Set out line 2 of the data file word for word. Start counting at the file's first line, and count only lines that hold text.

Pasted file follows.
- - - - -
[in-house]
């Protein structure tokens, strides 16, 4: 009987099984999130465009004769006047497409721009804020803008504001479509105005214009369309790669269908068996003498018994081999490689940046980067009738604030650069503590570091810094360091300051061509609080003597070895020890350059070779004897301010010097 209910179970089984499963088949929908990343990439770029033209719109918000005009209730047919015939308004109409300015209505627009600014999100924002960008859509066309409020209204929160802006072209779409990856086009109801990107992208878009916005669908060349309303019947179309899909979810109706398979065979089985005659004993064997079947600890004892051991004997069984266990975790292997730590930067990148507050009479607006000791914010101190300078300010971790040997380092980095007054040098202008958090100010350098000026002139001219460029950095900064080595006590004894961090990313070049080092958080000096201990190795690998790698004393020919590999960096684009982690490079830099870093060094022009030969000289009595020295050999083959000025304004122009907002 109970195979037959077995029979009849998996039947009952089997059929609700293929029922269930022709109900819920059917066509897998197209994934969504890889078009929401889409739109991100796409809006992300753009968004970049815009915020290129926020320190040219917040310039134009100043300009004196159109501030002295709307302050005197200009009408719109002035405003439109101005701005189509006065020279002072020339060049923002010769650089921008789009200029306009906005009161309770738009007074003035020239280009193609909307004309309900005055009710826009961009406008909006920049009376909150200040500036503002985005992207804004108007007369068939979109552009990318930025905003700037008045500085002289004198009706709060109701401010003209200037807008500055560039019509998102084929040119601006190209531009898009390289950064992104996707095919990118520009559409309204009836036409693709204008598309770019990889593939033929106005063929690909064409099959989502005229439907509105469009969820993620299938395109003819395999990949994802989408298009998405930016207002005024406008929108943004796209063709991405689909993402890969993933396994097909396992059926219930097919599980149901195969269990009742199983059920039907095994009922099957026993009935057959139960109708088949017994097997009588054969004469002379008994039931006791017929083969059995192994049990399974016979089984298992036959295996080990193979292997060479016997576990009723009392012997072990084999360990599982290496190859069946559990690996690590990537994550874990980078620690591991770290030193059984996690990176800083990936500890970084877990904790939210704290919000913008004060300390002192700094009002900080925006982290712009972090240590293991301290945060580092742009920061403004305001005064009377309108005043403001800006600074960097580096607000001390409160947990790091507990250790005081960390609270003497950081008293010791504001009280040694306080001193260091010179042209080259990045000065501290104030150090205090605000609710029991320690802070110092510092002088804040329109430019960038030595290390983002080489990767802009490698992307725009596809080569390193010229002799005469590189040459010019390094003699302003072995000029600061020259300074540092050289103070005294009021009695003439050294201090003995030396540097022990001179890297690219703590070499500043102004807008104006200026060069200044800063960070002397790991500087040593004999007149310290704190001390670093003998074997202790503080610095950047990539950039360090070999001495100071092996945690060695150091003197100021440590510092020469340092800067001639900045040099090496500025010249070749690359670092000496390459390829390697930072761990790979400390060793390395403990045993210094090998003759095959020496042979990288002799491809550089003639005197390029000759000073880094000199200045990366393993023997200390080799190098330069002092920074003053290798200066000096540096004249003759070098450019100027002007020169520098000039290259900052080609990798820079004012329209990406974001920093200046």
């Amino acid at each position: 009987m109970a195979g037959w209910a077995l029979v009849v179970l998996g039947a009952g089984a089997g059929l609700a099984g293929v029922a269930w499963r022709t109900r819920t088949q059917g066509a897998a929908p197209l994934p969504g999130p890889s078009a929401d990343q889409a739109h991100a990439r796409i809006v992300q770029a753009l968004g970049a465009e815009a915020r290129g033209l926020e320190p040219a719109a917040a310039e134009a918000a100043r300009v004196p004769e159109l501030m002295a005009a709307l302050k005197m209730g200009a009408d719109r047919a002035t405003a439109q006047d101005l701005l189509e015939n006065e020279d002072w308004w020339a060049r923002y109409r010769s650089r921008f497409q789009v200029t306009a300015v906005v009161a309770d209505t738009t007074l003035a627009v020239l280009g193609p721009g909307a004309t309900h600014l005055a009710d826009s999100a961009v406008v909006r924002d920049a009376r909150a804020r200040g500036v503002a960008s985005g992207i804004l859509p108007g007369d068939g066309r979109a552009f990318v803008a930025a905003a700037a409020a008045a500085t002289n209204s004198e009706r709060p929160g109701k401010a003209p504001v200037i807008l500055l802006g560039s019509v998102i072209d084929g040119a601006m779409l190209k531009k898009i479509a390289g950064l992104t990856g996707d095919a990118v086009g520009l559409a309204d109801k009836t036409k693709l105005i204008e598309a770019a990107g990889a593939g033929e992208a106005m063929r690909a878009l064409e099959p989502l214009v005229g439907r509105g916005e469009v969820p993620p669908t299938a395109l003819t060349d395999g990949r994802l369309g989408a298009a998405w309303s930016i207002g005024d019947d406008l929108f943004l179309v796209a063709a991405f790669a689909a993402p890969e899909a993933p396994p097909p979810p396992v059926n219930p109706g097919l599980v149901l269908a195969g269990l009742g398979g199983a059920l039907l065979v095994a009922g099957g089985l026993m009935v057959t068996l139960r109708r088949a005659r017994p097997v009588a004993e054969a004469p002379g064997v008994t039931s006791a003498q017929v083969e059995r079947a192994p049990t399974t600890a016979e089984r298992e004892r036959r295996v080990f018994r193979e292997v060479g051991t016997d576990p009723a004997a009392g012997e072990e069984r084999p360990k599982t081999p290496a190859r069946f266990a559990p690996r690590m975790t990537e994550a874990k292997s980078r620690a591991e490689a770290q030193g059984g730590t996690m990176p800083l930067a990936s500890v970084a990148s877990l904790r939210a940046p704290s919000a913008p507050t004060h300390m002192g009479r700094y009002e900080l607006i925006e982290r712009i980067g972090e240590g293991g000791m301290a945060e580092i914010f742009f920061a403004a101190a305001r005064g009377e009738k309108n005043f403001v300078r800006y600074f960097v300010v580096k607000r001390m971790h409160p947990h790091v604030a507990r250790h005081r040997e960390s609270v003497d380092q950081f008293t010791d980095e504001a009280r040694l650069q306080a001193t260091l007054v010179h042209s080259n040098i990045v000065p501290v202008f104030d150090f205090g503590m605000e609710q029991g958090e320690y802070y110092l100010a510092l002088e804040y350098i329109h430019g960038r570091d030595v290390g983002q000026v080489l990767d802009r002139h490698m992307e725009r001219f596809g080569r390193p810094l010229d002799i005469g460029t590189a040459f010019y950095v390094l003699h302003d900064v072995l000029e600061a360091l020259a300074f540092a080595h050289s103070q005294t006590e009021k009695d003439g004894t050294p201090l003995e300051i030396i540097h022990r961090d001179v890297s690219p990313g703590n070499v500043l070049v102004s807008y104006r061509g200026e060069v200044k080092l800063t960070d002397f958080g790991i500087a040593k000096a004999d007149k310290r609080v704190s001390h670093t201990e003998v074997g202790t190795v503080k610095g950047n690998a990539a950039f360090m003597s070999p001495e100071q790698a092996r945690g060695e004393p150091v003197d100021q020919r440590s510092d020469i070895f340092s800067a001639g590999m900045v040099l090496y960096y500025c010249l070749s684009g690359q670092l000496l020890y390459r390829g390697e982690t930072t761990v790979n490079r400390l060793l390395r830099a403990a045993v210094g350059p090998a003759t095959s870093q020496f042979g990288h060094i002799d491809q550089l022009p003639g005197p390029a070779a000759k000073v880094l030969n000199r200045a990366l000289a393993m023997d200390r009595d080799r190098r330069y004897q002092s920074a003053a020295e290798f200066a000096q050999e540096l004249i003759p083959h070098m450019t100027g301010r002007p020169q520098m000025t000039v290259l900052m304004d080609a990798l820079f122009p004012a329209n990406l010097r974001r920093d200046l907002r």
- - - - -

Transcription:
């Protein structure tokens, strides 16, 4: 009987099984999130465009004769006047497409721009804020803008504001479509105005214009369309790669269908068996003498018994081999490689940046980067009738604030650069503590570091810094360091300051061509609080003597070895020890350059070779004897301010010097 209910179970089984499963088949929908990343990439770029033209719109918000005009209730047919015939308004109409300015209505627009600014999100924002960008859509066309409020209204929160802006072209779409990856086009109801990107992208878009916005669908060349309303019947179309899909979810109706398979065979089985005659004993064997079947600890004892051991004997069984266990975790292997730590930067990148507050009479607006000791914010101190300078300010971790040997380092980095007054040098202008958090100010350098000026002139001219460029950095900064080595006590004894961090990313070049080092958080000096201990190795690998790698004393020919590999960096684009982690490079830099870093060094022009030969000289009595020295050999083959000025304004122009907002 109970195979037959077995029979009849998996039947009952089997059929609700293929029922269930022709109900819920059917066509897998197209994934969504890889078009929401889409739109991100796409809006992300753009968004970049815009915020290129926020320190040219917040310039134009100043300009004196159109501030002295709307302050005197200009009408719109002035405003439109101005701005189509006065020279002072020339060049923002010769650089921008789009200029306009906005009161309770738009007074003035020239280009193609909307004309309900005055009710826009961009406008909006920049009376909150200040500036503002985005992207804004108007007369068939979109552009990318930025905003700037008045500085002289004198009706709060109701401010003209200037807008500055560039019509998102084929040119601006190209531009898009390289950064992104996707095919990118520009559409309204009836036409693709204008598309770019990889593939033929106005063929690909064409099959989502005229439907509105469009969820993620299938395109003819395999990949994802989408298009998405930016207002005024406008929108943004796209063709991405689909993402890969993933396994097909396992059926219930097919599980149901195969269990009742199983059920039907095994009922099957026993009935057959139960109708088949017994097997009588054969004469002379008994039931006791017929083969059995192994049990399974016979089984298992036959295996080990193979292997060479016997576990009723009392012997072990084999360990599982290496190859069946559990690996690590990537994550874990980078620690591991770290030193059984996690990176800083990936500890970084877990904790939210704290919000913008004060300390002192700094009002900080925006982290712009972090240590293991301290945060580092742009920061403004305001005064009377309108005043403001800006600074960097580096607000001390409160947990790091507990250790005081960390609270003497950081008293010791504001009280040694306080001193260091010179042209080259990045000065501290104030150090205090605000609710029991320690802070110092510092002088804040329109430019960038030595290390983002080489990767802009490698992307725009596809080569390193010229002799005469590189040459010019390094003699302003072995000029600061020259300074540092050289103070005294009021009695003439050294201090003995030396540097022990001179890297690219703590070499500043102004807008104006200026060069200044800063960070002397790991500087040593004999007149310290704190001390670093003998074997202790503080610095950047990539950039360090070999001495100071092996945690060695150091003197100021440590510092020469340092800067001639900045040099090496500025010249070749690359670092000496390459390829390697930072761990790979400390060793390395403990045993210094090998003759095959020496042979990288002799491809550089003639005197390029000759000073880094000199200045990366393993023997200390080799190098330069002092920074003053290798200066000096540096004249003759070098450019100027002007020169520098000039290259900052080609990798820079004012329209990406974001920093200046």